• To Do is great? Try to add something in IOS or MacOS. Its all manual. Yes, you have to copy and paste a link, the title, the subject, etc. Some tasks take that long just "to do". On top of that, they removed the inbox. Its literally the most challenge To Do app to add items to. I love My Day and try and use it once a month to always get stuck on the fact, it wastes my time to add items. By the way, Wunderlist has all of the items and a handful of other items like "Read Later", which I use to add all of these articles too. Now its a pain in the rear to add your articles if I am using To Do. Crazy!!! Just update the darn app to do the normal things before dumb integrations with Microsoft products that no one is using like Cortana.
  • "To Do is great?"
    No where did I call it great. I said it's becoming excellent. But, lets go with your initial claim and assume it's accurate. On the Apple Store Microsoft To Do is rated 4.6 out of 5 from 20K ratings. So sure, some people do consider it great I suppose. As to your complaints and issues - look, this is life and this is software. The idea that everyone is going to agree on what is "great" or efficient, or even good is never going to happen. I'm not trying to convince you that To Do is the best app ever, or that even you should use it. The things you point out bother you. That's fine, I'm not going to challenge those (I will say that they don't bother me, or that they haven't seemed to negatively affected Store ratings). But when you look at what has been done in the last year, it's clear To Do has a lot going for it. I hope someday it meets your needs.
  • No Daniel. No. To-do is no-go for me until they add the email-to-task email address. Period. If I can't add to my list using Google assistant I don't want it. Wunderlist it is.
  • Which IS FINE. No need for you to even justify it, use what you want. But the idea that Wunderlist - which is just tasks app - is going to get bought back and become a thing again is just wrong. Everyone has one thing they need/want. I'm sure To Do will eventually get email-to-task email address, just like it got shared lists, attachments, inking, mutli-account, etc. Microsoft could just kill WL right now, but they won't until To Do is up to par and WL usage drops. That's a good thing.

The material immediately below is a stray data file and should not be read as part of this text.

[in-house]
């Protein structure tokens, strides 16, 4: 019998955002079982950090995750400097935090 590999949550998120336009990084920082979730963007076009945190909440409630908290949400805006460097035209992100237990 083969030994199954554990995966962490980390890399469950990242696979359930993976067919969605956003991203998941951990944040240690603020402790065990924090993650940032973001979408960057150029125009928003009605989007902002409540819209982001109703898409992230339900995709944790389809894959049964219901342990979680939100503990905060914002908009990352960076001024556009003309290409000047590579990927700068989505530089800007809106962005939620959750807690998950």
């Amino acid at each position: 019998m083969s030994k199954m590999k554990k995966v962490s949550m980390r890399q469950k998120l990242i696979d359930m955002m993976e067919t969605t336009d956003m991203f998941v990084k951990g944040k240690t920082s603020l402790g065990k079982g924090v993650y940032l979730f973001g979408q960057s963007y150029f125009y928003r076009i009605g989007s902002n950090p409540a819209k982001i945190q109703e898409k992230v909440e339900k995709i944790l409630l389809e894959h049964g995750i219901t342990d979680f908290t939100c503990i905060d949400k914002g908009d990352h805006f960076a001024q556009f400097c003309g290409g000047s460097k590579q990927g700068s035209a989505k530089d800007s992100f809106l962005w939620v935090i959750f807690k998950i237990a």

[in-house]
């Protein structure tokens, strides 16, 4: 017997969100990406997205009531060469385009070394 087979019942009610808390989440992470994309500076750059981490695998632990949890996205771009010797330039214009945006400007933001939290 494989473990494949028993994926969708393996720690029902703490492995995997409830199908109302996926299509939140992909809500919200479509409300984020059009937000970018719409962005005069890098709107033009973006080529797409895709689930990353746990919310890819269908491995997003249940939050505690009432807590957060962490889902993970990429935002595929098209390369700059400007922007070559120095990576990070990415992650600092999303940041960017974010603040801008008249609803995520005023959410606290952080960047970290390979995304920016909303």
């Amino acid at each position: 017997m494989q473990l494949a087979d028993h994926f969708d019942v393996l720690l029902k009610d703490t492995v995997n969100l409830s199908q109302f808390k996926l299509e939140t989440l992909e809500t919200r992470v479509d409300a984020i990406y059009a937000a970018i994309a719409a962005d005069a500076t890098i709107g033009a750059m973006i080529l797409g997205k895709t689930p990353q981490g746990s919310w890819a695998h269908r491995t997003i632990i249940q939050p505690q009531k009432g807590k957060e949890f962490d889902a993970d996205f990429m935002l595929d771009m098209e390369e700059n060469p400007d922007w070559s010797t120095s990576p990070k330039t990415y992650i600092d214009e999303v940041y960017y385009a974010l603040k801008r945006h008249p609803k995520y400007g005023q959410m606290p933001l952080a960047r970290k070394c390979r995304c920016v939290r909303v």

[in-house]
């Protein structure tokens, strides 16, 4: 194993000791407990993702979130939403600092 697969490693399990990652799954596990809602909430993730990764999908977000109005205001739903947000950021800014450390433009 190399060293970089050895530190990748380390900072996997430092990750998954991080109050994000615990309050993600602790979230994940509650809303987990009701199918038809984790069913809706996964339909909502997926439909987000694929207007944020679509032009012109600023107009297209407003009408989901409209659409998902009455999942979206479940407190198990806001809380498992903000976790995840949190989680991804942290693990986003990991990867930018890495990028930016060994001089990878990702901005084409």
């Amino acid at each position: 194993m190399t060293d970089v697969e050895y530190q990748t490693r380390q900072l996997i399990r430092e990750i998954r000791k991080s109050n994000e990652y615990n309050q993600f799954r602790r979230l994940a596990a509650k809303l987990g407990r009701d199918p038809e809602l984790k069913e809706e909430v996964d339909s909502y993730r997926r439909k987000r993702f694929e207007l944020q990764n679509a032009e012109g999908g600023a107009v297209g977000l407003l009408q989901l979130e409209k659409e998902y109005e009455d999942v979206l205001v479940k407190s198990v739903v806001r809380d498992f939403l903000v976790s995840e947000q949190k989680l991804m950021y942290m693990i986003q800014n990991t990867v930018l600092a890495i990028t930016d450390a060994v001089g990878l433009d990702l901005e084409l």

• Have you tried using Flow to do that? I think it may be simple enough
  • Disagree, if you want to look at a good to do list (and soooo much more) then look to Todoist, it is hands down the best. Wunderlist stalled under Microsofts watch, they are utterly useless and soooo slooooooow at adding useful features, the team are a laughing stock. I say let the original people take Wunderlist and show the MS To Do chaps what 'to do'.
  • I tried Todoist years ago and didn't like it, so now what?
    "I say let the original people take Wunderlist and show the MS To Do chaps what 'to do'."
    But why, you use Todoist. What makes you want Wunderlist now too. If you say "competition is good" then you have to be rooting for To Do as well, otherwise it makes no sense. And do you really think that a task app is this important to the world of software? The original Wunderlist sold it to Microsoft. End of story. There are no do-overs.
  • > the team are a laughing stock. I say let the original people take Wunderlist and show the MS To Do chaps what 'to do'. The team working on todo is the former wunderlist team...
  • I switched to To Do once the Cortana integration was done. :)
  • Toughest part of moving on to a new app is accepting that the new app may not yet have all the things you had in the old app, and may never have them. That's a tough pill to swallow, especially if those were features you valued. Unfortunately apps eventually reach an end point the same way tech does. Sometimes because the app is no longer profitable, yes, but also just because it's too old to continue supporting and changing in useful ways. Hopefully To Do continues to grow in usefulness as time moves on
  • The unfortunate story of many Microsoft software products. Truth is, there has never been a legitimate reason for this, as far as I could see.
  • This is dumb. Shouldn't have bought it if he would have second thoughts. No need for both To Do and Wunderlist. They're exactly the same.
  • Well summarized Daniel. Microsoft To-Do is getting better after each updates and to me it is already an excellent solution. I switched from Wunderlist probably 6 months ago and I'm very satisfied.
  • The amount of retards (inclunding WC) that think Christian Reber's tweet was not a deliberate publicity stunt, probably paid, to draw attention to the upcoming in the suspiciously very next few days new To-Do design is mindblowing
  • Please continue telling us just how smart you are while using a pejorative from the 90s.
  • To Do is my go to, especially for shopping lists, list sharing, and for daily must-do tasks and errands. Lately it seems there's something new every time I launch it but without being overkill.